Ghost Ship Warehouse Tenants Arrested and Charged with Crime After Deadly Fire

dawn-armfield-66060-copy-300x225In October of 2016, a fire broke out in a warehouse in Oakland, California. The warehouse, known as Ghost Ship, had been converted into an artist collective and was illegally home to numerous people. At the time of the fire, the warehouse was hosting a concert with about 50 guests. 36 people were killed. Now, two tenants of the warehouse have been arrested and charged with crimes in relation to the fire.

The Ghost Ship Warehouse Fire

Investigators could not determine the exact cause of the fire, which began on the first floor at around 11:20 p.m., however it is speculated that it may have begun with an electrical appliance. Investigators could pinpoint numerous factors that led to the significant number of fatalities. The warehouse did not have smoke detectors or any fire suppression system, like sprinklers. There were only two stairways in the warehouse and neither led to a direct exit out of the building. One of the stairways was built from stacked wooden pallets, which meant it likely began to burn while visitors and residents were attempting to escape. Additionally, because the dwellings within the warehouse were homemade out of random materials and were not organized with straight hallways, it was difficult for visitors to navigate the warehouse and find an exit.

Ghost Ship Tenants Charged

In June, Alameda County District Attorney Nancy O’Malley announced she filed charges against Ghost Ship tenants Derick Almena, who was considered the master tenant, and Max Harris. O’Malley stated that the two individuals “knowingly created a fire trap with inadequate means of escape” and now face charges for their actions.

Both Almena and Harris face 36 charges of involuntary manslaughter – one for every victim of the fire. Under California law, involuntary manslaughter is the unlawful killing of a human being, without malice, in the commission of an unlawful act that is not a felony or in the commission of a legal act in a criminally negligent manner. An individual acts in a criminally negligent way when he or she acts recklessly and creates a high risk of death or serious bodily injury.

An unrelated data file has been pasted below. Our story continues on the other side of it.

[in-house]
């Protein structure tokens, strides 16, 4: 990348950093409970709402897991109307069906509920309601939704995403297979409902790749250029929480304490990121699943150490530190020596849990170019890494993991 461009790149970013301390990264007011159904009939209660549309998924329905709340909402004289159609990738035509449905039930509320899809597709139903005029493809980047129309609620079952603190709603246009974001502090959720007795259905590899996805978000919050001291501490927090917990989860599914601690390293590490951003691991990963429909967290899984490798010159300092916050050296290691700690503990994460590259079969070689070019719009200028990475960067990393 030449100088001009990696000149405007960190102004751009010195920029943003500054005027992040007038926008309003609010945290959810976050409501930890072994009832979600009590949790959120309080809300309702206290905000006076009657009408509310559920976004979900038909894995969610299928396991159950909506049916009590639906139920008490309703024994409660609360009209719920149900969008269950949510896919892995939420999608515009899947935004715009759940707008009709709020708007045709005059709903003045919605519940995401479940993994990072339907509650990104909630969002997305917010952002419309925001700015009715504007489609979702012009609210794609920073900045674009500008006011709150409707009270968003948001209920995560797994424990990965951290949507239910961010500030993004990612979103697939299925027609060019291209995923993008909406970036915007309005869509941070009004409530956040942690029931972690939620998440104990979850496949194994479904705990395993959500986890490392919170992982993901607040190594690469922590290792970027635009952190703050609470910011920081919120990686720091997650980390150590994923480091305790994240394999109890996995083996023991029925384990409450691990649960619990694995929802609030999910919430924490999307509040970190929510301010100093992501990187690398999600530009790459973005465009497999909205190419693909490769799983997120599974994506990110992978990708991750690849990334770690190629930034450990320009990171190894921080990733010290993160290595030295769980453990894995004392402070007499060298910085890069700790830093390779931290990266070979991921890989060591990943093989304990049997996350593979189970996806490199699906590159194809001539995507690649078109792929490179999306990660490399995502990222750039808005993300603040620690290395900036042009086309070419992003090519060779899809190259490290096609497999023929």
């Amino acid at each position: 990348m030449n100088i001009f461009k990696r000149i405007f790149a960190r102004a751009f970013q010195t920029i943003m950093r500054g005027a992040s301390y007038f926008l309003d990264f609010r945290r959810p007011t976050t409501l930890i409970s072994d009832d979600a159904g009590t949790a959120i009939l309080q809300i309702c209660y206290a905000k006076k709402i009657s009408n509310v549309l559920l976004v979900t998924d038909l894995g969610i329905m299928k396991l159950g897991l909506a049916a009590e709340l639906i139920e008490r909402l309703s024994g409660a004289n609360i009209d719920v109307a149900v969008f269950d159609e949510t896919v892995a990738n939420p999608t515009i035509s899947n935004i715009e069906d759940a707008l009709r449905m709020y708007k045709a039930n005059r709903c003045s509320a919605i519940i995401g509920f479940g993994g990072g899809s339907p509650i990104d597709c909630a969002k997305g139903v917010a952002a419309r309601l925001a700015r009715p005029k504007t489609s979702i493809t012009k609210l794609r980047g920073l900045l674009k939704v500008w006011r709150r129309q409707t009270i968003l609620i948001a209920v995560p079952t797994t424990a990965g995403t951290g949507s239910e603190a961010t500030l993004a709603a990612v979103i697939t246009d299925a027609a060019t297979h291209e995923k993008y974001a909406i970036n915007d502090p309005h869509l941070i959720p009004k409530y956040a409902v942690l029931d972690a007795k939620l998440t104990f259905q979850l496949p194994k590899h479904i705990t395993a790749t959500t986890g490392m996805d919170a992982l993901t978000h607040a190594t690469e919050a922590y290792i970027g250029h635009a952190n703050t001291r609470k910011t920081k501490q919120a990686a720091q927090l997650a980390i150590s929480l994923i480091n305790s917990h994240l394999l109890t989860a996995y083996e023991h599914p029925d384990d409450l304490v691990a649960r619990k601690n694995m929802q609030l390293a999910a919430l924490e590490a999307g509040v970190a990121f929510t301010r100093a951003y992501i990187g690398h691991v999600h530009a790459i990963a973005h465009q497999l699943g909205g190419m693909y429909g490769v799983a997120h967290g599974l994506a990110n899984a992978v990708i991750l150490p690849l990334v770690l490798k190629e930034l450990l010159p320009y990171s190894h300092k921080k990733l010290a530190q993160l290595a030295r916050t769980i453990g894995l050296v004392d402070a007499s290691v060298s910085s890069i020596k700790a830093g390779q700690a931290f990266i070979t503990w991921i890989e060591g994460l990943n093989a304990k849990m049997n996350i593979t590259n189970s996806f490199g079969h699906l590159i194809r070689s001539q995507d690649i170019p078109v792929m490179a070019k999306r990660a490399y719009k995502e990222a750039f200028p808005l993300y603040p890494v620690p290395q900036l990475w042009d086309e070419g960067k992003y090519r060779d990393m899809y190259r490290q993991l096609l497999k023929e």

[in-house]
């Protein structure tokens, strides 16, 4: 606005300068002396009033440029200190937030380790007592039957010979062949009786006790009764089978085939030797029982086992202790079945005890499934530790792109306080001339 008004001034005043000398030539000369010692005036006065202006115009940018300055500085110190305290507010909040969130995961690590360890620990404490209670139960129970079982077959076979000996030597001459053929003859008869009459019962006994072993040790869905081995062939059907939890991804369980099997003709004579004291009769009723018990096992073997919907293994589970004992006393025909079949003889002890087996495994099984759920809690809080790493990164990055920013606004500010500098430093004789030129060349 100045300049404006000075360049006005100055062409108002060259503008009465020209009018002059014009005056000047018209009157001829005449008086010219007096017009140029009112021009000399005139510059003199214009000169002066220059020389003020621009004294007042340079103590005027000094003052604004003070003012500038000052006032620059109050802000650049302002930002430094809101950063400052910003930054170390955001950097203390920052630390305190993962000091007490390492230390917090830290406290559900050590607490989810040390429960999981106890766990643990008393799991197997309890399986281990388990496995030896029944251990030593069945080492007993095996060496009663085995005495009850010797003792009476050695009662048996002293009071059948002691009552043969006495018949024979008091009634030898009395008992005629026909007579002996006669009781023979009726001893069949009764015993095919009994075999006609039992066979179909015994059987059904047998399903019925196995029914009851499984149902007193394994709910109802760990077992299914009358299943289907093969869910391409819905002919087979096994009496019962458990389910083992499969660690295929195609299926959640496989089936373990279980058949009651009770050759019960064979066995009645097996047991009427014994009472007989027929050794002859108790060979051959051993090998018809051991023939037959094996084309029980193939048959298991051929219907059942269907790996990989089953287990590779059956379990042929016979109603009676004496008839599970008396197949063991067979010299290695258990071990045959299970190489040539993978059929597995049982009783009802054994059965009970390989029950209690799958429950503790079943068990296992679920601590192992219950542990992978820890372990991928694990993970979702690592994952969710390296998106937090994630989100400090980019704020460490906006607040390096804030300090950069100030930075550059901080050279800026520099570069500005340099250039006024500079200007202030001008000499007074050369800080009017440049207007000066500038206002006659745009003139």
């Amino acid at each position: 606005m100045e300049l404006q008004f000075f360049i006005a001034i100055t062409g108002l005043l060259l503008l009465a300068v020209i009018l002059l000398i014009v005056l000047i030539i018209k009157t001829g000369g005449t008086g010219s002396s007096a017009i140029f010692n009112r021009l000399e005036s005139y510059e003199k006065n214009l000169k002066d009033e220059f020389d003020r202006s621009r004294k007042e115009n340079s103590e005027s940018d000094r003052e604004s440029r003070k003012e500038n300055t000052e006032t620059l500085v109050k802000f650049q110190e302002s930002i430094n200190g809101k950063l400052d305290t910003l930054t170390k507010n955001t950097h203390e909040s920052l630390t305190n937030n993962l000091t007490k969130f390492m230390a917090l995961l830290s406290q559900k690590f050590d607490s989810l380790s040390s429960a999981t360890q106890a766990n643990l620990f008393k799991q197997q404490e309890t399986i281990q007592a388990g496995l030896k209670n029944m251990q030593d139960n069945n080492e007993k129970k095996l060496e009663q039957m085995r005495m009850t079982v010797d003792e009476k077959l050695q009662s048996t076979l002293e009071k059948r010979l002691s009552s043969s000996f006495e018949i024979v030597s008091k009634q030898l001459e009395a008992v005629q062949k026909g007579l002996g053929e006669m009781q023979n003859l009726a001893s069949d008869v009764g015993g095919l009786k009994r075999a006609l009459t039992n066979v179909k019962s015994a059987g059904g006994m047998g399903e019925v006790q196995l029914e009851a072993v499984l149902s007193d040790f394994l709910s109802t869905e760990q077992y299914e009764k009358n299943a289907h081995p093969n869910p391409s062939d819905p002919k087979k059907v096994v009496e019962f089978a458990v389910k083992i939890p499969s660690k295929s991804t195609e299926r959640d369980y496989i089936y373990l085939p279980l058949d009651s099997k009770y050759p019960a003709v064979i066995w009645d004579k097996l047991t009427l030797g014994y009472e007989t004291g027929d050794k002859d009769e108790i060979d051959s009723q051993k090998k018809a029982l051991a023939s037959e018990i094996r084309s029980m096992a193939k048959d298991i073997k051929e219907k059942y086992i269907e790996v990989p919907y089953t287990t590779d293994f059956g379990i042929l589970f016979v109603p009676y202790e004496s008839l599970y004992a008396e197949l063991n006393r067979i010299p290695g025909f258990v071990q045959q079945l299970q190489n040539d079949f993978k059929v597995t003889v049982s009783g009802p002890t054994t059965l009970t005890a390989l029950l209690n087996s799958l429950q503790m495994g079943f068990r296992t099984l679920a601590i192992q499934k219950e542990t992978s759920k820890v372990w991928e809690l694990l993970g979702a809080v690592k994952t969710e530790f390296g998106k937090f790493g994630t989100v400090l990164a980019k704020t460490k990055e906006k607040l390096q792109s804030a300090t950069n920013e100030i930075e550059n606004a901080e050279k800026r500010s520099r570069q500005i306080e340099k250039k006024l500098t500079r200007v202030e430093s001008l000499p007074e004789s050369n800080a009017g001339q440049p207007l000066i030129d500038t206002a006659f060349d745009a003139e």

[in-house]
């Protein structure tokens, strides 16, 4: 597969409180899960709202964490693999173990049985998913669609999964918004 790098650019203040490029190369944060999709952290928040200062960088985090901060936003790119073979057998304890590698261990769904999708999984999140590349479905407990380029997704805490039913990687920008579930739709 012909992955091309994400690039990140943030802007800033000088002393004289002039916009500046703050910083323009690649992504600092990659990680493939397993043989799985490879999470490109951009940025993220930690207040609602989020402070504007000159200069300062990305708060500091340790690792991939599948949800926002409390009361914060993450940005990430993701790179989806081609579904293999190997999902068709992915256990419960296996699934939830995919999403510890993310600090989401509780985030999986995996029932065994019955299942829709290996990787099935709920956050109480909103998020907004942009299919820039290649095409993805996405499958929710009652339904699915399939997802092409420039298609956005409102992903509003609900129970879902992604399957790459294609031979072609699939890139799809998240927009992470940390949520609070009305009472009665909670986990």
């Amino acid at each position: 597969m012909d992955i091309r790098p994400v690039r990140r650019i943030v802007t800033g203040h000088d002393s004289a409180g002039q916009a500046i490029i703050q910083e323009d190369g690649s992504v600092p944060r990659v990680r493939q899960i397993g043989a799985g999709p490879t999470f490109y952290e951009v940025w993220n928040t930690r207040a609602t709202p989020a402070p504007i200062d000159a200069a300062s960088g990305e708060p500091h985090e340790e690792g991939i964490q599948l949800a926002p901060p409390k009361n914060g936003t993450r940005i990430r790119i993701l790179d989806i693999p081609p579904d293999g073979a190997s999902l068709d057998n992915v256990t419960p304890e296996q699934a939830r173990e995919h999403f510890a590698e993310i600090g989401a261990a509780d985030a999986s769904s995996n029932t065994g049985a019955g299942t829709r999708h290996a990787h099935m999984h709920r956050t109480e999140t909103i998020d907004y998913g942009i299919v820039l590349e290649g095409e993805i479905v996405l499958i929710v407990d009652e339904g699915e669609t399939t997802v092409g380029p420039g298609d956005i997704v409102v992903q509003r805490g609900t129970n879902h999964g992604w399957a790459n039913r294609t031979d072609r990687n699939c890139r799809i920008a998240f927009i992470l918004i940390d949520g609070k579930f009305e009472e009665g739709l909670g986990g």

These are felony charges punishable by one year in a county jail or up to four years in state prison, fines, restitutions, probation, and more per count. Since both tenants face dozens of counts of involuntary manslaughter, they could face decades in state prison.

Tenants Should Not Turn to Unlawful Units

The tragedy of the Ghost Ship warehouse fire is a reminder that tenants have a right to safe housing, even in crowded and expensive markets like those in California. Individuals renting apartment units or homes in California should be aware of their rights, particularly in regard to the fire code and safety features of their buildings. If a tenant resides in a lawful rental unit yet the landlord is not complying with all safety, health, and rental ordinances, then he or she should contact an experienced tenants’ rights attorney to learn about his or her rights and legal options.

Tenants who believe their landlords are not obeying the law should contact Brod Law Firm at (800) 427-7020 to schedule a free consultation.

(image courtesy of Dawn Armfield)